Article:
Lo, How A Rose E’er Blooming

Lo, how a rose e’er blooming,

From tender stem hath sprung!

Of Jesse’s lineage coming,

As men of old have sung;

It came, a flow’ret bright,

Amid the cold of winter,

When half spent was the night.

 

Isaiah ‘twas foretold it,

The Rose I have in mind,

With Mary we behold it,

The Virgin Mother kind;

To show God’s love aright,

She bore to us a Savior,

When half spent was the night.

 

This lovely hymn was originally published in 1582 in Gebetbuchlein des Frater Conradus whose German words “Es ist ein Ros entsprungen” were inspired by the Song of Solomon, 2:1 referring to Mary: I am a rose of Sharon, a lily of the valleys. The words and music appeared in Katholischer Geistlicher Kirchengesang in 1599. Among the many English adaptations, the best known is by Theodore Baker (1851-1934).

 

Until next time, stop and smell the roses.

Rosalinda

 

Rosalinda Morgan 

Author and Garden Writer

The Iron Butterfly

BAHALA NA (Come What May)

Get your copy today at www.amazon.com/author/rosalindarmorgan.

 

 

 

DECK THE HALLS the simple and inexpensive way

 

 

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“Deck the halls with boughs of holly” sums up the mood in every household everywhere for the next few weeks. Decorating for the holidays sometimes can be so daunting, time consuming and worst of all expensive. It should not be that way.

I used to live in a century-old Victorian house and for the exterior decoration, I had blue lights on a swag of greens with a wreath in the middle on the porch railings. A wreath of greenery with a few sprigs of berries, pine cones and some red flowers in a florist vial with a large ribbon is a fresh welcome sign at your door. Swags of greenery with berries and silver and gold grapevine draped at the stairway banister add to the festive mood. To deviate from the traditional mistletoe, you can make a red rose kissing ball by inserting cut red roses into a water-soaked sphere-shaped oasis and hanging it with a green ribbon. Several big red or blue ornaments in a large silver bowl make a great statement on your coffee table or on the hall table. Citrus fruits studded with cloves, wrapped with tulle and tied with colorful ribbons make wonderful pomanders and displayed in an attractive bowl.

For an innovative arrangement, pick a clear glass vase and fill it with cranberries and top it off with white roses. Red and white or gold and blue are always a good combination during the holidays. You can also do a table setting with vignettes of candles, group of various containers of red flowers, berries, and different shades of greens. Don’t be afraid to experiment with different combinations. Another simple arrangement is a wicker basket big enough to accommodate four pots of mini poinsettia or red flowering plants. You might want to add some greens around the edges of the basket, tie a big red bow for a Christmas basket and presto! You’re done. A red or gold tablecloth will always look grand during the holidays.

You don’t have to spend a fortune to make your home festive. Go outside and pick up some branches from any tree or shrub. Scatter them on table tops, shelves, sideboard and mantelpiece. When entertaining for the holiday, tuck a red rose inside the napkin ring or an individual bouquet of three roses with some greens in a mint julep cup which you hand to your guest when they leave as a party favor.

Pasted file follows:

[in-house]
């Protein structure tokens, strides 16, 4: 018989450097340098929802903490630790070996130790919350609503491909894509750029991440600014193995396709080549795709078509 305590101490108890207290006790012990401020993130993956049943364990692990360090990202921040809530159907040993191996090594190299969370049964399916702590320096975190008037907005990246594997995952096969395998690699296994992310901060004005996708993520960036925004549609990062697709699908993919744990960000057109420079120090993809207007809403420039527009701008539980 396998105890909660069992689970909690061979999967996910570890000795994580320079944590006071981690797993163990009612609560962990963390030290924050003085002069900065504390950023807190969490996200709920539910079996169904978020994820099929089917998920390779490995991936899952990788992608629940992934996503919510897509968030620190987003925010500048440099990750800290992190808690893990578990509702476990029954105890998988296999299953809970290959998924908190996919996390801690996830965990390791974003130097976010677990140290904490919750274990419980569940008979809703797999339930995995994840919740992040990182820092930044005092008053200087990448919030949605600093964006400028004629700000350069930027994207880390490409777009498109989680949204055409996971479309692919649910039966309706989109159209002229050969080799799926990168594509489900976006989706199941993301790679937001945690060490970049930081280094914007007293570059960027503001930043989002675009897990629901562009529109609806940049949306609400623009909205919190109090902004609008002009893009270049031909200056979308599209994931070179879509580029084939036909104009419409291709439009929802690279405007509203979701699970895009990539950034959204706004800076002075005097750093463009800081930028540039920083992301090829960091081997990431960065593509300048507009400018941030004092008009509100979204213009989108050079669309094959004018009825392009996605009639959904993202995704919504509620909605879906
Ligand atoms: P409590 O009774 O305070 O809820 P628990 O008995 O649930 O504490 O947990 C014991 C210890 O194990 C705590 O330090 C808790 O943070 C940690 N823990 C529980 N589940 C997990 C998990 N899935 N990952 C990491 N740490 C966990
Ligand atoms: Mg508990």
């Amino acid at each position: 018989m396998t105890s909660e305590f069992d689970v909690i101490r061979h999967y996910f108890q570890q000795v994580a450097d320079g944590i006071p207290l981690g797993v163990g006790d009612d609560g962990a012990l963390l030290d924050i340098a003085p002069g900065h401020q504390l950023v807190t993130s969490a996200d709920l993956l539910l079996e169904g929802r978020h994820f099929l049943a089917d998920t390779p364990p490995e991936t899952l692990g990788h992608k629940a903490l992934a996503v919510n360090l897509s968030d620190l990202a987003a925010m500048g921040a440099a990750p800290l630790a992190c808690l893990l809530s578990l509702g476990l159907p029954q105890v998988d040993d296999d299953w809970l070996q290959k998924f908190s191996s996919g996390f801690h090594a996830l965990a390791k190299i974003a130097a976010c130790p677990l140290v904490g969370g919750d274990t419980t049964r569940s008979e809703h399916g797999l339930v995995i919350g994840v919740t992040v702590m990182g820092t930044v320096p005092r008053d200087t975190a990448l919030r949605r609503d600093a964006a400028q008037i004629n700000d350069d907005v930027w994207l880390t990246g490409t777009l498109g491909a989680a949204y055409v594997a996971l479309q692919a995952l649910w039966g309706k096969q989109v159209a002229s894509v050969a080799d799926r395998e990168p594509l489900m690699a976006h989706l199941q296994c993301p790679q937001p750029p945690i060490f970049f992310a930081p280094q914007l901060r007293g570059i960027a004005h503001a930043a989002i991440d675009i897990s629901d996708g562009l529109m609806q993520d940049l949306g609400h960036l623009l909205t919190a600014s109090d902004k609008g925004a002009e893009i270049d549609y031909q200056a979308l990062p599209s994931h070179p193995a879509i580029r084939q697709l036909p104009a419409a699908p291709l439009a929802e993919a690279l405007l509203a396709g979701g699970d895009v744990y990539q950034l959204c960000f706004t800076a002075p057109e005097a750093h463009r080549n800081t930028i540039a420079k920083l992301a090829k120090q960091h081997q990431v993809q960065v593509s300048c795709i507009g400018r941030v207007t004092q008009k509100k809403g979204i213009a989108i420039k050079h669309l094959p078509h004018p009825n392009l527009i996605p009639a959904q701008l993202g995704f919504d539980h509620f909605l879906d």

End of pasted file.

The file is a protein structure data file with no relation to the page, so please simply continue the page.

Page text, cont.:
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Enjoy the Christmas Season!!!

Until next time, stop and smell the roses.

Rosalinda

 

Rosalinda Morgan 

Author and Garden Writer

The Iron Butterfly

BAHALA NA (Come What May)

Get your copy today at www.amazon.com/author/rosalindarmorgan.

 

 

GETTING READY FOR CHRISTMAS? HERE IS A CHRISTMAS INSPIRATION FOR US ALL.

 

With all that are happening around the world, here is something to think about this Christmas season. I prefer “Christmas season” instead of “holiday season”. After all, this poem is titled “Christmas Bells” written by Henry Wadsworth Longfellow, long before the country has gone crazy with “politically correctness”.

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CHRISTMAS BELLS

I heard the bells on Christmas Day

Their old, familiar carols play,

And wild and sweet

The words repeat

Of peace on earth, good-will to men!

 

And thought how, as the day had come,

The belfries of all Christendom

Had rolled along

The unbroken song

Of peace on earth, good-will to men!

 

Till, ringing, singing on its way,

The world revolved from night to day,

A voice, a chime,

A chant sublime

Of peace on earth, good-will to men!

 

Then from each black, accursed mouth

The cannon thundered in the South,

And with the sound

The carols drowned

Of peace on earth, good-will to men!

 

And in despair I bowed my head;

“There is no peace on earth,” I said;

“For hate is strong,

And mocks the song

Of peace on earth, good-will to men!”

 

Then pealed the bells more loud and deep:

“God is not dead; nor doth he sleep!

The Wrong shall fail,

The Right prevail,

With peace on earth, good-will to men!”

 

By Henry Wadsworth Longfellow

 

Until next time, stop and smell the roses.

Rosalinda

 

Rosalinda Morgan 

Author and Garden Writer

The Iron Butterfly

BAHALA NA (Come What May)

Get your copy today at www.amazon.com/author/rosalindarmorgan.